Ring barking

Ring barking or girdling can kill a tree. It happens when the tree's bark is removed right the way round its trunk. Accidental girdling may be the result of a carelessly used strimmer, or over-tight wires and ties; it might be mammals gnawing on the bark or, in the case of deer, rubbing their antlers... Continue Reading →

Stinking Willie and Marefart

Ragwort has many common names; in fact some, like stinking willie and marefart, are downright vulgar. Both refer to the plant's unpleasant smell. Another set of names, staggerwort, stammerwort and sleepy-dose, are about to its toxicity.  Then there is felon weed, swine grass and our personal favourites: scrog and weeby. To go with its unsavoury nicknames, Ragwort... Continue Reading →

Bloody nosed beetle

I found a bloody nosed beetle (Timarcha tenebricosa) in the short grass where the rabbits graze at the end of Sleepers Field. The line running down the middle of his back gives the impression of separate wing cases but, in fact, the wing  cases are fused together and he is flightless. He is a slow... Continue Reading →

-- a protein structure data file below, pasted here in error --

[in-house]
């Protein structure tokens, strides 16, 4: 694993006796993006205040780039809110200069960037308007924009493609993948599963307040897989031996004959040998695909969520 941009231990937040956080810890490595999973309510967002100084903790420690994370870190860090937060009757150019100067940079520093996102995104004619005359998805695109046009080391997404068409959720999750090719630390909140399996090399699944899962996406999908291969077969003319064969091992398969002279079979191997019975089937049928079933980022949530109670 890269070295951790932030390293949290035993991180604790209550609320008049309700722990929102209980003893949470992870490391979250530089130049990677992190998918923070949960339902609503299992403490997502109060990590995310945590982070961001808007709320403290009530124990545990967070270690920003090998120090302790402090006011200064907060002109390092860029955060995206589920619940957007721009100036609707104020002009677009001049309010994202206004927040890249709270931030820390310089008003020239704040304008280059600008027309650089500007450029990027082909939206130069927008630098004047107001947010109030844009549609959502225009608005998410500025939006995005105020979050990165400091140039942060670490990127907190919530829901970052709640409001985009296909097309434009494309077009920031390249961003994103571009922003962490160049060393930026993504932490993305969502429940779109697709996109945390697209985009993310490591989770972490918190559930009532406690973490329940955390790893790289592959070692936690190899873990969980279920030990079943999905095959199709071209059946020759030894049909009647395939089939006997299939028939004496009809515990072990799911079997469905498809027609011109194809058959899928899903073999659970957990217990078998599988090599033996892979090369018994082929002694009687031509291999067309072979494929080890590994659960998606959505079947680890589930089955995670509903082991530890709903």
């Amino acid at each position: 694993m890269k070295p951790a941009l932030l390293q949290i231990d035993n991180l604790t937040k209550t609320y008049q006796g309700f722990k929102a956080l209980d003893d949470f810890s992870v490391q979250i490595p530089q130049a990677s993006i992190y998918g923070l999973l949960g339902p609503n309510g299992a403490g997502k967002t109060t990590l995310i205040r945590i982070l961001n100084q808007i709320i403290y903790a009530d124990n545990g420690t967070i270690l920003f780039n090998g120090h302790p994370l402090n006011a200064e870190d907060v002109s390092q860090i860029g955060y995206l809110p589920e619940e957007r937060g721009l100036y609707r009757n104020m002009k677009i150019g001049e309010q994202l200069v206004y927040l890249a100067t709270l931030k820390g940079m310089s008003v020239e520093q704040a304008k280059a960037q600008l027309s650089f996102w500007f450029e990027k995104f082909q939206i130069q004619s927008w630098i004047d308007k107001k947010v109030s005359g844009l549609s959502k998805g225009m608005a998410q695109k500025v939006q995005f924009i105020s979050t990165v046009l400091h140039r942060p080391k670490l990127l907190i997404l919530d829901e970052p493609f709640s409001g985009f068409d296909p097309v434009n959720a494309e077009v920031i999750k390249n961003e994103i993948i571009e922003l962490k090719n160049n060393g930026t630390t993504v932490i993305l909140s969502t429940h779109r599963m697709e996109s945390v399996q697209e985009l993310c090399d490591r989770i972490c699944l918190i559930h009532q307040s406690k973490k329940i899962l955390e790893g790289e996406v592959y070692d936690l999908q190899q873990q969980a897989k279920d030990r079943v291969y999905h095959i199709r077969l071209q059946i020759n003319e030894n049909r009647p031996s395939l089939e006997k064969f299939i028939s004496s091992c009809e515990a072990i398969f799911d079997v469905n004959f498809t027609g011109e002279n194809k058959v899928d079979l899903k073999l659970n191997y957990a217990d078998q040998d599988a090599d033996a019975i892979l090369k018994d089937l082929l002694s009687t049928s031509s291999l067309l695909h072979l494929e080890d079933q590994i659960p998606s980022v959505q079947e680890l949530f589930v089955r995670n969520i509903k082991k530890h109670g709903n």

Comma

Sunday morning, in the sunshine, Ian found and photographed this beautiful, newly emerged comma butterfly on Village Green. Commas hibernate in bark crevices and the hollows of trees, where they are perfectly camouflaged by the pattern on their underwings. They emerge in the spring to feed on early nectar sources: blackthorn and willow catkins. The... Continue Reading →

Harlequin Ladybirds

Harlequin ladybirds are hibernating in substantial numbers inside the notice board at the park's main entrance. They are called Harlequins because they come in such a variety of colours and patterns.  An invasive species, they are believed to be rapidly out-competing our forty seven native species. They are Asian in origin, introduced into Europe as... Continue Reading →

European Hornets

There were European Hornets  (Vespa crabro) hunting in the Lone Oak in October. They are still quite rare in this country, but changing temperatures have extended their range as far north as Nottingham. They are carnivores and prey upon other flying insects; some species of midge hatch in late autumn in oak trees and perhaps... Continue Reading →

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